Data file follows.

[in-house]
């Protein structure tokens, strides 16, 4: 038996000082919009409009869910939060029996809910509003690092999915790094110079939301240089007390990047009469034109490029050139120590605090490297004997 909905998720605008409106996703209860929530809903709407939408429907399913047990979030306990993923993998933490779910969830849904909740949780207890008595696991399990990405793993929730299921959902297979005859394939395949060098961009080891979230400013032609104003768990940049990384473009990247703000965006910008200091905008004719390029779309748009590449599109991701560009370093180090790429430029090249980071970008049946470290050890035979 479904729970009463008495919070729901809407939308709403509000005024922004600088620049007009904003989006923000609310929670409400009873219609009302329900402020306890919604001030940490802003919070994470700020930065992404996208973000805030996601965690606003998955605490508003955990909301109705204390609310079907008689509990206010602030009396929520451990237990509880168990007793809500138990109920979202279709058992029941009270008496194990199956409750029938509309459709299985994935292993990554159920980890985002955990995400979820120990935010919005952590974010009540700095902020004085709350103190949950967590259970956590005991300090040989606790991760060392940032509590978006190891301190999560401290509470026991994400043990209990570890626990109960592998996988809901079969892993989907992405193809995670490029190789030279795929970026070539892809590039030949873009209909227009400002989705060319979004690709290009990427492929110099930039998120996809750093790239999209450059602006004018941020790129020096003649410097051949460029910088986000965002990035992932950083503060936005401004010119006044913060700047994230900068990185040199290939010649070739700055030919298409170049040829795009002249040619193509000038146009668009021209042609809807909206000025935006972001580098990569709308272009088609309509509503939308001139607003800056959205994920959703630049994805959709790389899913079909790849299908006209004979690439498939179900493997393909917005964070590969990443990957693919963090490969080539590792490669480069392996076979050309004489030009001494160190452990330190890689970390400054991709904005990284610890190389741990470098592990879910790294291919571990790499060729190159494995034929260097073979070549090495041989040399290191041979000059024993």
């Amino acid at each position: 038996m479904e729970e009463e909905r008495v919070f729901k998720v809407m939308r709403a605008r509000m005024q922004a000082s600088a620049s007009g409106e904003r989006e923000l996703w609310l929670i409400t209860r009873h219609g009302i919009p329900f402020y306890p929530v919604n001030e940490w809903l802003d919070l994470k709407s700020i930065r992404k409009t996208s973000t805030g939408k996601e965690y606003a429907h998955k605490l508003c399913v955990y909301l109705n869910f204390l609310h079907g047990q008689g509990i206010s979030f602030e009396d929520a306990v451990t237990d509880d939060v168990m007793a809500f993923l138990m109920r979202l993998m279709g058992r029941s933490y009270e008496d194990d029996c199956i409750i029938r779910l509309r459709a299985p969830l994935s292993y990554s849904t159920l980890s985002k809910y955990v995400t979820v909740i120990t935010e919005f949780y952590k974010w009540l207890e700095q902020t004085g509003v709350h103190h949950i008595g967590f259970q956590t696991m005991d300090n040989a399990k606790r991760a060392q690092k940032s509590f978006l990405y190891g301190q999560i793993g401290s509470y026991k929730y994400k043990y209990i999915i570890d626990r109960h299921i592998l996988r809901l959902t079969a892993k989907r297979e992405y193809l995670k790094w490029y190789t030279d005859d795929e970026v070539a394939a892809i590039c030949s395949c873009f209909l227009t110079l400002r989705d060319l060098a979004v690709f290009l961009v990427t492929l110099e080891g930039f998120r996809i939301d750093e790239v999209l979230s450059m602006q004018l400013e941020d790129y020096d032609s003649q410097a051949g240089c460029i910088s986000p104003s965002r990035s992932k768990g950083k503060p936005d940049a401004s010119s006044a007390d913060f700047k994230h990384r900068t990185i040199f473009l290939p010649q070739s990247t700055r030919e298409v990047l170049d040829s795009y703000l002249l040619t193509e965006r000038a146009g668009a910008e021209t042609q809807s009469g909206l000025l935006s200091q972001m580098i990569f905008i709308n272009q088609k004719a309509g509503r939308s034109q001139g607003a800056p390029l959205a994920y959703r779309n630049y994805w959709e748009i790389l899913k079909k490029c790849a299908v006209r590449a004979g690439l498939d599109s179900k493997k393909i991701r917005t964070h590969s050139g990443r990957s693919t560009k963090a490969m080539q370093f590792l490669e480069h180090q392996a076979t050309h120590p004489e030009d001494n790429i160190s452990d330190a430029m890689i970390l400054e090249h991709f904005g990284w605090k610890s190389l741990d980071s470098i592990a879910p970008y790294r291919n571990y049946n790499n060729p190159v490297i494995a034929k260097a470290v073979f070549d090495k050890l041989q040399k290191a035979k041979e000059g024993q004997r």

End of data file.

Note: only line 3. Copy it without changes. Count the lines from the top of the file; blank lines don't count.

């Amino acid at each position: 038996m479904e729970e009463e909905r008495v919070f729901k998720v809407m939308r709403a605008r509000m005024q922004a000082s600088a620049s007009g409106e904003r989006e923000l996703w609310l929670i409400t209860r009873h219609g009302i919009p329900f402020y306890p929530v919604n001030e940490w809903l802003d919070l994470k709407s700020i930065r992404k409009t996208s973000t805030g939408k996601e965690y606003a429907h998955k605490l508003c399913v955990y909301l109705n869910f204390l609310h079907g047990q008689g509990i206010s979030f602030e009396d929520a306990v451990t237990d509880d939060v168990m007793a809500f993923l138990m109920r979202l993998m279709g058992r029941s933490y009270e008496d194990d029996c199956i409750i029938r779910l509309r459709a299985p969830l994935s292993y990554s849904t159920l980890s985002k809910y955990v995400t979820v909740i120990t935010e919005f949780y952590k974010w009540l207890e700095q902020t004085g509003v709350h103190h949950i008595g967590f259970q956590t696991m005991d300090n040989a399990k606790r991760a060392q690092k940032s509590f978006l990405y190891g301190q999560i793993g401290s509470y026991k929730y994400k043990y209990i999915i570890d626990r109960h299921i592998l996988r809901l959902t079969a892993k989907r297979e992405y193809l995670k790094w490029y190789t030279d005859d795929e970026v070539a394939a892809i590039c030949s395949c873009f209909l227009t110079l400002r989705d060319l060098a979004v690709f290009l961009v990427t492929l110099e080891g930039f998120r996809i939301d750093e790239v999209l979230s450059m602006q004018l400013e941020d790129y020096d032609s003649q410097a051949g240089c460029i910088s986000p104003s965002r990035s992932k768990g950083k503060p936005d940049a401004s010119s006044a007390d913060f700047k994230h990384r900068t990185i040199f473009l290939p010649q070739s990247t700055r030919e298409v990047l170049d040829s795009y703000l002249l040619t193509e965006r000038a146009g668009a910008e021209t042609q809807s009469g909206l000025l935006s200091q972001m580098i990569f905008i709308n272009q088609k004719a309509g509503r939308s034109q001139g607003a800056p390029l959205a994920y959703r779309n630049y994805w959709e748009i790389l899913k079909k490029c790849a299908v006209r590449a004979g690439l498939d599109s179900k493997k393909i991701r917005t964070h590969s050139g990443r990957s693919t560009k963090a490969m080539q370093f590792l490669e480069h180090q392996a076979t050309h120590p004489e030009d001494n790429i160190s452990d330190a430029m890689i970390l400054e090249h991709f904005g990284w605090k610890s190389l741990d980071s470098i592990a879910p970008y790294r291919n571990y049946n790499n060729p190159v490297i494995a034929k260097a470290v073979f070549d090495k050890l041989q040399k290191a035979k041979e000059g024993q004997r």